Side Sense is an okay feature, when it works. That’s what makes it a gimmick, in my opinion. You are supposed to be able to double-tap the side of the phone and it will open up a menu with some different apps that you can open up without going home and going into the app drawer to find it. However, during my time using the phone, it almost never actually opened up when I double-tapped the side of the phone. However, when I wasn’t trying to open Side Sense, it would open. Which means that it is pretty buggy, and hopefully that can be fixed with a software update.


Then there are the many gimmick camera modes that are included. When I first tapped on the “Modes” button in the camera app, I was pretty disappointed. There are virtually no modes in that menu that you would actually use, normally. Except for the slow-motion modes. AR Effect and Creative Effect sound cool, and yeah you’ll check them out when you first get the Xperia 1, but after the first couple of days, you’ll never use them. Then there is Manual, Panorama, Portrait Selfie and Google Lens. These are useful, but the Portrait Selfie is almost a waste of space, since there is a Bokeh button at the top of the camera to essentially turn on Portrait mode.

Sure, most of the camera modes these days are pretty gimmicky, but they are ones you are going to use. Like Macro, getting a shot up close of a flower is one that you’ll use throughout Spring and Summer. Or a Food mode for taking a shot of your food and then posting it on Instagram (don’t act like you don’t do that, we all know you do). But AR Effect? Yeah, you’ll use it once and that’s it.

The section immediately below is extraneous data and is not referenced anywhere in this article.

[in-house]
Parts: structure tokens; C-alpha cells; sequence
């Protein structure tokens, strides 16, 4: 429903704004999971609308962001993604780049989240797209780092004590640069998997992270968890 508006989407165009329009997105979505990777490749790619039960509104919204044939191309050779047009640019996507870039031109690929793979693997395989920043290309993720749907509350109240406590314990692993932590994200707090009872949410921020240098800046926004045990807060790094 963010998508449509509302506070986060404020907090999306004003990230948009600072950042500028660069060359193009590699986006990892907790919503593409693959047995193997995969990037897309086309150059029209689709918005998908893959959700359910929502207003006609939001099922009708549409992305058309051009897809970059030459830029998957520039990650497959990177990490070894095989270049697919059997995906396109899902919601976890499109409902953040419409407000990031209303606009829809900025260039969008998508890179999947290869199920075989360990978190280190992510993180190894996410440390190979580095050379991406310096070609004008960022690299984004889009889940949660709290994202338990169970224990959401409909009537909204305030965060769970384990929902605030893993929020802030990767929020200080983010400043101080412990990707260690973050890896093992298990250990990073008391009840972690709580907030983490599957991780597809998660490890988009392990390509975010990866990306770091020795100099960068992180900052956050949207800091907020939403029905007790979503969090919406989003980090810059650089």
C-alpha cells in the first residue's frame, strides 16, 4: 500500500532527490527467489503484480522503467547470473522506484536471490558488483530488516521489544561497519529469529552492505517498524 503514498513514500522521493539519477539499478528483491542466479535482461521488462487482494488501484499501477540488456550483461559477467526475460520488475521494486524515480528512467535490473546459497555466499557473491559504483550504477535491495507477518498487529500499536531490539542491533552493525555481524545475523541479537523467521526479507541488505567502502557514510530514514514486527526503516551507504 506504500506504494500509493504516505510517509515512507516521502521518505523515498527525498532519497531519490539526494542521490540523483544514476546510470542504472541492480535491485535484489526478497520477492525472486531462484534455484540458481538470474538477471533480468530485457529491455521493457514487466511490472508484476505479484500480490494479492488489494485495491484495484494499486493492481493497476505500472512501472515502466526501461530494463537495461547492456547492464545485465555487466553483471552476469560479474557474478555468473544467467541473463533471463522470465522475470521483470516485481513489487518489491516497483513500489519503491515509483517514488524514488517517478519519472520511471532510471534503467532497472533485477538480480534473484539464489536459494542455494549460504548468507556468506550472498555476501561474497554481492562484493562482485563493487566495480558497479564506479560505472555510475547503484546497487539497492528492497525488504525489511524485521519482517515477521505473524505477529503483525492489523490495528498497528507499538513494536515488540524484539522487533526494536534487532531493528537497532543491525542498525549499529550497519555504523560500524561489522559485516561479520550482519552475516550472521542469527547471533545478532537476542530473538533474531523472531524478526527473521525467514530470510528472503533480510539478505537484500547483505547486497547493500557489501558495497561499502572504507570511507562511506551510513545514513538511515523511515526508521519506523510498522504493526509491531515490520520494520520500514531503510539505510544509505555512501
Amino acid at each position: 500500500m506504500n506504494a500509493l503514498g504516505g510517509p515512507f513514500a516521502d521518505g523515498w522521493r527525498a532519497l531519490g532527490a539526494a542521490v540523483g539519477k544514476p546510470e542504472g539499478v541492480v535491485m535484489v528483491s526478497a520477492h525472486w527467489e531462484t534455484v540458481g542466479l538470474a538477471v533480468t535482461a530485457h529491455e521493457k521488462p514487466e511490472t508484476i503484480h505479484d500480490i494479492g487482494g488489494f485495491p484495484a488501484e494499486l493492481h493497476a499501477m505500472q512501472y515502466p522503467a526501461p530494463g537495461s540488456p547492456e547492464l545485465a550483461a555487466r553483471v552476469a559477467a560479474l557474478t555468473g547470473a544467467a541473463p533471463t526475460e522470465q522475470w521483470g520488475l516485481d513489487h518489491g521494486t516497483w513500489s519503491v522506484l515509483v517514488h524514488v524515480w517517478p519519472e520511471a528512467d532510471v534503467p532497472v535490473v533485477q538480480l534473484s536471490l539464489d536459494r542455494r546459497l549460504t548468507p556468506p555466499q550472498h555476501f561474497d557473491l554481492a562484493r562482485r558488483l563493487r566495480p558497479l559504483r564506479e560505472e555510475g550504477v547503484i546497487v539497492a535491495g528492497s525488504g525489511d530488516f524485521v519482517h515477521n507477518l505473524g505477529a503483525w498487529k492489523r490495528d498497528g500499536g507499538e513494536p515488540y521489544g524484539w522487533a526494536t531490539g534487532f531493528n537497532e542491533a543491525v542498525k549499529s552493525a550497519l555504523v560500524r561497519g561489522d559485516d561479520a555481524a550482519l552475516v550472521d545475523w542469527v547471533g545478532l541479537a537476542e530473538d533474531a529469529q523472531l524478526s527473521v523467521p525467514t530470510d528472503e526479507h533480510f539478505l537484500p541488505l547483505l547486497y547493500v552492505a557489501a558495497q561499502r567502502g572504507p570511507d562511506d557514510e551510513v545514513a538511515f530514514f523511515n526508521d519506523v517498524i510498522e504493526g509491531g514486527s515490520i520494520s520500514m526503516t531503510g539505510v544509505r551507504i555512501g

PS4 Remote Play is less of a gimmick and just a “why does this still suck so much?” and “why is this still only for Sony smartphones?” Like the name implies, it allows you to play your PlayStation 4 remotely. Which is a really nice feature to have for the gamers out there. But there are some limitations. For one, you need to be on the same WiFi network, which means you can’t play it outside or elsewhere. It is also pretty laggy. I did play a few games on it, in the same room as my PS4 and my router (which is 150 down and 14 up) and it was pretty laggy. In first-person shooter games, that is not ideal at all. Not to mention the fact that the frame rates were pretty low and resolution was only 540p on a 4K display.

Gimmicks sell phones all too often. These days, I wish smartphone makers would get away from these gimmicks and just produce features that are actually going to work. Side Sense does sound like a pretty good feature, but since it doesn’t work the majority of the time, it falls into the “gimmick” category.

Sony didn’t get the memo on wireless charging

Wireless charging has made a resurgence in the past couple of years. Almost every smartphone has wireless charging, except for a few. Like OnePlus and Sony smartphones. The Xperia 1 still does not have wireless charging. For a lot of people, that’s fine. Because wireless charging is still slow, and plugging it into a Quick Charge 3.0 wall charger is a much better option. But if you have invested in some wireless chargers, then upgrading to a phone that does not have wireless charging doesn’t make a whole lot of sense.


There’s really no excuse for Sony to not include wireless charging either. Seeing as it is using a glass back, and it also has a pretty small battery inside. There’s likely enough room for a couple Qi coils inside for some wireless charging. But it’s not there. At least it’s waterproof though?

Wrap Up

The Sony Xperia 1 is the most exciting Sony phone in many years. But it’s still not perfect. And in many areas, it does not stand up to other smartphones that are in the same $900-$1,000 price range. Though many of the downsides we talked about here could be fixed with some software updates, Sony is not exactly known for pushing out many software updates. So it’s more like, you see what you get here. Though, if Sony could fix some of the issues we brought up here, it could make the Xperia 1 a pretty impressive device.

Sony is also not selling the Xperia 1 through carriers, which really limits how many people would even be interested in buying this phone. It does, however, work on AT&T, T-Mobile and Verizon though. Leaving out only Sprint.